I chose to report from the remote weather sensor station once every minute, but obviously this is way too frequent than weather is actually changing. The major reason for that is I did not want to wait an hour for every packet for debugging... In the future, I might implement an averaging of once every 30 minutes sampling on the PC side. Longer wait times by the way have implications on the XBee connection between endpoint and coordinator that require re-negotiation and discovery that I prefer to bypass. The only downside to too frequent sampling is larger history file. Using the system for some months now it takes about 4MB per month, which is not that much and can be further reduced by dropping some of the redundant information there too. Bottom line, this is good enough.
Originally I chose to use CSV file for easier implementation and to have simple way of import to Excel for graphing and reporting. Eventually I chose to do the graphing myself, just because I wanted to experiment with that too in C# (Microsoft did a really nice job there I must admit). I also found a free C# library (assembly) to export information directly to Excel. The name of this is JetCell and it is pretty good one for what I need here, so I added that too. In the future, I might change the storage to be a data-base if I will find any good reason to do so.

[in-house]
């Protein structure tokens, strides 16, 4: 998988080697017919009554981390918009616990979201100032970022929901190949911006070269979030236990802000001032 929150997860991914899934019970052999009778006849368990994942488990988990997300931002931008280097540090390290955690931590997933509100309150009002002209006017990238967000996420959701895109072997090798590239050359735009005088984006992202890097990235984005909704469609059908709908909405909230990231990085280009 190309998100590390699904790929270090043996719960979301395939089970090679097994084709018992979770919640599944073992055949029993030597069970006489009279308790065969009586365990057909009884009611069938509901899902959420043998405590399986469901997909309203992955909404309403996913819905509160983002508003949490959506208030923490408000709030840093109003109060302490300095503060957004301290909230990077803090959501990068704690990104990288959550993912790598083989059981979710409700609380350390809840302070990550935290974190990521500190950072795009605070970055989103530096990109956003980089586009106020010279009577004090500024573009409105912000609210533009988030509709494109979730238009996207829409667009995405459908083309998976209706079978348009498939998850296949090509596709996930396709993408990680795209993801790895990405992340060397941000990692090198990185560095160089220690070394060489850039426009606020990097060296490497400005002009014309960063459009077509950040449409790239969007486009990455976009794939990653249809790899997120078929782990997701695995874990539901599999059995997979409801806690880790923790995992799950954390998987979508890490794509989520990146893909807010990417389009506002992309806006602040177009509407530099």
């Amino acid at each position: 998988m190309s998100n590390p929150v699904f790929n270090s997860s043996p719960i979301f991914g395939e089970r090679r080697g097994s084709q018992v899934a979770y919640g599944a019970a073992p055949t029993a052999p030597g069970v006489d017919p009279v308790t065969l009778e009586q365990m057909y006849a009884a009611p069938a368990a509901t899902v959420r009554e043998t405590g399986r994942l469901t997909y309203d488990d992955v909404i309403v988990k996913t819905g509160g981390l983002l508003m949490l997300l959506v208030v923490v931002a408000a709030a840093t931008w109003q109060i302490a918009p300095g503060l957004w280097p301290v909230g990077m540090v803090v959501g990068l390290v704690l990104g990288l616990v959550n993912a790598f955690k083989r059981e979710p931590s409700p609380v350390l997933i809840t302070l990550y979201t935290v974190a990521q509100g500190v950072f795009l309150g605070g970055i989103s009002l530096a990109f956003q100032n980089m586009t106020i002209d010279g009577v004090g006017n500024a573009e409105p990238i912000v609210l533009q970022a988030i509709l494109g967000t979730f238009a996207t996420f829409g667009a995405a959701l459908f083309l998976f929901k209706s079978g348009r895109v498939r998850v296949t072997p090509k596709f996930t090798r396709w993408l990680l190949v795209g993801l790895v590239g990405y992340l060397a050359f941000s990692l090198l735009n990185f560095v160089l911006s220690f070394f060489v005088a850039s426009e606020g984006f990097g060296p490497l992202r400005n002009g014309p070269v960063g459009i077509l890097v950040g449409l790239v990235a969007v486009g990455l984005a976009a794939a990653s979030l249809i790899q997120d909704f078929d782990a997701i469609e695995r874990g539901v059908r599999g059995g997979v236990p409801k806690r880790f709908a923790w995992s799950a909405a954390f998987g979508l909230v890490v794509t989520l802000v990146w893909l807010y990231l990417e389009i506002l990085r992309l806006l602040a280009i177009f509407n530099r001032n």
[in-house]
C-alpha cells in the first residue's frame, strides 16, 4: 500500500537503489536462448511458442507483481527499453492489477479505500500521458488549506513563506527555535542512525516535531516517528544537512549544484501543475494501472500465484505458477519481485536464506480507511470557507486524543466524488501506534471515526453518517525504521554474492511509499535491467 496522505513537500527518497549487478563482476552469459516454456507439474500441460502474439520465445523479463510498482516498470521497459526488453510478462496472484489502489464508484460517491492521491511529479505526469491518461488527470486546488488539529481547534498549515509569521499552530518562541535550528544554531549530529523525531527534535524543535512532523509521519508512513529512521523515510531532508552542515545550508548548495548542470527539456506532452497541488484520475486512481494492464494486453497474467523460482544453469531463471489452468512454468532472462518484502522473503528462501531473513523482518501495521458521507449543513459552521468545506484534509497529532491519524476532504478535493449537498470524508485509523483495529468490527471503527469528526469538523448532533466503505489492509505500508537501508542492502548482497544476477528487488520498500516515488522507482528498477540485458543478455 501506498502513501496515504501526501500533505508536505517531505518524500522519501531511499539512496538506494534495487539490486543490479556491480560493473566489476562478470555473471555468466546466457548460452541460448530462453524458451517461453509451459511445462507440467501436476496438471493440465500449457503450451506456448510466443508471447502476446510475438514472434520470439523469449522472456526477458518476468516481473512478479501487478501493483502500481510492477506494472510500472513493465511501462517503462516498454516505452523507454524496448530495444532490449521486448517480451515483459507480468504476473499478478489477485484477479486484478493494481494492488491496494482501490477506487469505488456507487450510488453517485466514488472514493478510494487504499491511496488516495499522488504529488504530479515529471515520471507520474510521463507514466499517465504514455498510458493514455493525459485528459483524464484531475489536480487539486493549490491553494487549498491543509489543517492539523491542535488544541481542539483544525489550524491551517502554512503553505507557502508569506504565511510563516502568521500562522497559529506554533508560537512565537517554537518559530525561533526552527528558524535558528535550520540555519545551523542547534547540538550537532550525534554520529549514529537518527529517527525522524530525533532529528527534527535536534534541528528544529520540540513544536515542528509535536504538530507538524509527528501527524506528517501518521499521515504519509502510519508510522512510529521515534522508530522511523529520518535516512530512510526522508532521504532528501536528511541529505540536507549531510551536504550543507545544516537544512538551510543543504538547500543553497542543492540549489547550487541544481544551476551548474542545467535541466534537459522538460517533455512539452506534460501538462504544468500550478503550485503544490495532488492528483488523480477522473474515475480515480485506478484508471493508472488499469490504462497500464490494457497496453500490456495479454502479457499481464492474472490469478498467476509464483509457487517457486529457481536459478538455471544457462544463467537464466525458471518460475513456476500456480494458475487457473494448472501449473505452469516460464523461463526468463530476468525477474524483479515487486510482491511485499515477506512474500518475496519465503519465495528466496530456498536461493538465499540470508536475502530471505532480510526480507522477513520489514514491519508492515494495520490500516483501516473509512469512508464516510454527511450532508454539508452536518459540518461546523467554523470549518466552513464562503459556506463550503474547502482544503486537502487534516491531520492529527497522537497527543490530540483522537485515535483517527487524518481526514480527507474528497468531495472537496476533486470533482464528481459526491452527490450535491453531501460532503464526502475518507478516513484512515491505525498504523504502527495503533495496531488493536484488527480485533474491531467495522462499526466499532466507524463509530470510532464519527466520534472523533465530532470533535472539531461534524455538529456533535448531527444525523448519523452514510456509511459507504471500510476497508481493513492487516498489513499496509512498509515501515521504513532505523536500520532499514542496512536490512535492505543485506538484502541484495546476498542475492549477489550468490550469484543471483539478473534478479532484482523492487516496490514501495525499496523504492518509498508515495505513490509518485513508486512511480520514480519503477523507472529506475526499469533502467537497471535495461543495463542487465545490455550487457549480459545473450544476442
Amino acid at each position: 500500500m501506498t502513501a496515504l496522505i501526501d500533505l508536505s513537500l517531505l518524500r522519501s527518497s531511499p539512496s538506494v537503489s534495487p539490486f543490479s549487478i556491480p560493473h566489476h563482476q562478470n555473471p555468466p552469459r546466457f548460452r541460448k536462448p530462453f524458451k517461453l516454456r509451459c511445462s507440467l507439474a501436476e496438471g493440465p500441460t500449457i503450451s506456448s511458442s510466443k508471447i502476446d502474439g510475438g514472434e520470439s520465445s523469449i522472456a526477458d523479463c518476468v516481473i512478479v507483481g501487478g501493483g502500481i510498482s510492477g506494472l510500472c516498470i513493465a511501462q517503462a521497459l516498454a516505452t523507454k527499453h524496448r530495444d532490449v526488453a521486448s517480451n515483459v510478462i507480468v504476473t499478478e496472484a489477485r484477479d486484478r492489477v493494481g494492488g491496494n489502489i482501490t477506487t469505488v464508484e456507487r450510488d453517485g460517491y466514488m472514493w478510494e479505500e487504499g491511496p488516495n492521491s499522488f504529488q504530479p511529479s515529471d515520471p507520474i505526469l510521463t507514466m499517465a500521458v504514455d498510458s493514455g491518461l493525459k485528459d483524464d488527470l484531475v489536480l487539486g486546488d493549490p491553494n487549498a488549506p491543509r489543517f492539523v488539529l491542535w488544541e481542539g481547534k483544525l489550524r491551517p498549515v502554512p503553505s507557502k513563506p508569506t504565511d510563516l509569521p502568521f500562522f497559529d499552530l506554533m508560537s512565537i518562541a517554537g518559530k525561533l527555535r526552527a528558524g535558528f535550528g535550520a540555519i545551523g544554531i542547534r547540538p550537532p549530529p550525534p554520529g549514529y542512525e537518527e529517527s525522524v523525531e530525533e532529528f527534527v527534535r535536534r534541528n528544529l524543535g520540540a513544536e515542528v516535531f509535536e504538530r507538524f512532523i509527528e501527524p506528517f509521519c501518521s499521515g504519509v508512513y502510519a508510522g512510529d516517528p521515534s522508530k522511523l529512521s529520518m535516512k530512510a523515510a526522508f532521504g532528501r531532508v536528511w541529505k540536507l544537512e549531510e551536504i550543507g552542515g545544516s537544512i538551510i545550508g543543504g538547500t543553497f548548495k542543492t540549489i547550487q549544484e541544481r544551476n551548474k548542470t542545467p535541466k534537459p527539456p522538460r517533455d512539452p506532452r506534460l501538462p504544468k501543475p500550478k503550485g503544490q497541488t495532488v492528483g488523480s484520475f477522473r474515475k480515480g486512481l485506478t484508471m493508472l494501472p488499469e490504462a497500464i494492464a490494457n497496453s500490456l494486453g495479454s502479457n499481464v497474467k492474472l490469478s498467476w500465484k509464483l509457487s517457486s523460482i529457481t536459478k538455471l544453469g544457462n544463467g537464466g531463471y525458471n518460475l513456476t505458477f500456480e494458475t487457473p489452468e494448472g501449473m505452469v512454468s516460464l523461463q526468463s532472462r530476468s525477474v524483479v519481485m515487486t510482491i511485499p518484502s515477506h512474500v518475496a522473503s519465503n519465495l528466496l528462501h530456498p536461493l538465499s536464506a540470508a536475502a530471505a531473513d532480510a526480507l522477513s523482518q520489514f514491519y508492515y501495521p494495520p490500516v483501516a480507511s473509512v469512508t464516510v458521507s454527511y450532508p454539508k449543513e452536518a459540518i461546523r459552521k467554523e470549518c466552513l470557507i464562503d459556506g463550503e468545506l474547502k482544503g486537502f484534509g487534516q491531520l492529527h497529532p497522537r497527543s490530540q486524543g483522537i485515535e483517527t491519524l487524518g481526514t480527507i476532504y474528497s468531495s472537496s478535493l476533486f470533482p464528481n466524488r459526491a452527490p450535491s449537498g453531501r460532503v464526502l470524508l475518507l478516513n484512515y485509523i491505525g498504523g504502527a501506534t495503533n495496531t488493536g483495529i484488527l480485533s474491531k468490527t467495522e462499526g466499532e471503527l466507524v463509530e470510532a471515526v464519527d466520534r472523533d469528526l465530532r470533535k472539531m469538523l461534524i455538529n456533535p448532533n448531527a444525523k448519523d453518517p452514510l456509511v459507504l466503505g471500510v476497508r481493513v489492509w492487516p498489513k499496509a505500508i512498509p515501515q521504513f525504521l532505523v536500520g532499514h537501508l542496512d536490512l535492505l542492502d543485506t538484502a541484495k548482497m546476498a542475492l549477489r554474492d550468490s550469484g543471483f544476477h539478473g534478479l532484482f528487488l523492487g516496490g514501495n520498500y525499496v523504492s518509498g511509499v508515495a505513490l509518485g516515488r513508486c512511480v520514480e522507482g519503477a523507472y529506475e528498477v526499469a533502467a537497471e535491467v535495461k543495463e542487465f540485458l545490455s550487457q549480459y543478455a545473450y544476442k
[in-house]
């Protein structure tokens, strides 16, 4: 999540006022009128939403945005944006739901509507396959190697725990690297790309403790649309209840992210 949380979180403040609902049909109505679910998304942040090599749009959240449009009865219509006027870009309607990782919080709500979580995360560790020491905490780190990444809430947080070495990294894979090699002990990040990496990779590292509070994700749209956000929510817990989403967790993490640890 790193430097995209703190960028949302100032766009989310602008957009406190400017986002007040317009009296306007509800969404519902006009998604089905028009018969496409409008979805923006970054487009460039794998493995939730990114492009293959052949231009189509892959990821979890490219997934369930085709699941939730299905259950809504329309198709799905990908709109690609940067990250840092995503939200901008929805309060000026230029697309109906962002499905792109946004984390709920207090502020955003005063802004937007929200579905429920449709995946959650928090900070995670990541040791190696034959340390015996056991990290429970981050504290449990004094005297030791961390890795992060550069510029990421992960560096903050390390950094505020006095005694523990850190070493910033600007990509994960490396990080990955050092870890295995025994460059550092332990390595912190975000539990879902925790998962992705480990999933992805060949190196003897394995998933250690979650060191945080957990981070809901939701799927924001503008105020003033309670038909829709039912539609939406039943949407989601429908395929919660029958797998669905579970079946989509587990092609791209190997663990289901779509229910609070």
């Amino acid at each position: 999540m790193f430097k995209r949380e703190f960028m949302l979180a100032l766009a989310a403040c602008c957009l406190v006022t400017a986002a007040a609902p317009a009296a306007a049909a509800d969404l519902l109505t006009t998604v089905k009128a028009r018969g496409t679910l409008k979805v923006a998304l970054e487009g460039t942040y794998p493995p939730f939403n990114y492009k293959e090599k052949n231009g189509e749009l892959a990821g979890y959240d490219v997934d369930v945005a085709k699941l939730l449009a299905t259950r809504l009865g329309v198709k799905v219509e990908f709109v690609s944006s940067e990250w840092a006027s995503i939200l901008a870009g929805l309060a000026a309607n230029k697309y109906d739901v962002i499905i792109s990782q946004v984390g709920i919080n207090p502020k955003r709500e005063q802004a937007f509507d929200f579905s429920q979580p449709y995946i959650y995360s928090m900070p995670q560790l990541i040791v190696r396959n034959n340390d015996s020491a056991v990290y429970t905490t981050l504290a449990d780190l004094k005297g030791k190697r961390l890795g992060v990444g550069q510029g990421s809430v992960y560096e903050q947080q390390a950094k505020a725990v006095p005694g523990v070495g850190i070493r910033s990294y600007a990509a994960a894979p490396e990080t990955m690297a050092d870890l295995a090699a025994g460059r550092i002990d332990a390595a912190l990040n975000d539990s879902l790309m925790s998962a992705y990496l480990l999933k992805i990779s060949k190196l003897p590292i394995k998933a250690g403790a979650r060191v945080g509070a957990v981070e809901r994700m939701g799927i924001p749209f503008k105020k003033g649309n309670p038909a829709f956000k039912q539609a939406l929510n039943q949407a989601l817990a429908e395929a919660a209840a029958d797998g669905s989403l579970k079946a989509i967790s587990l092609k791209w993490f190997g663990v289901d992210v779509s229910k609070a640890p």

Step 3: Using the Software
Understanding application main window
The screen has 4 areas:
- On the top left is the XBee Serial port selection and open/close button. Double click on a any serial port name will open it, or you can select it and click the Open button. Once a port is opened, the button changes to Close and the name of the serial port that is open.
- Still on the top, right there is a Communication Status area with 4 fields. The packet rectangle is typically grey, but on packet reception it will blink green. The receiving button is green when communication with remote weather sensor station was made recently. It will turn yellow few seconds before a new packet is expected. If it turns red, that means communication was lost. In the Status line the program updates when it got last packet or communication error message should one happen. The Station Time displays the time of the remote weather sensor station as saved on the Stalker RTC.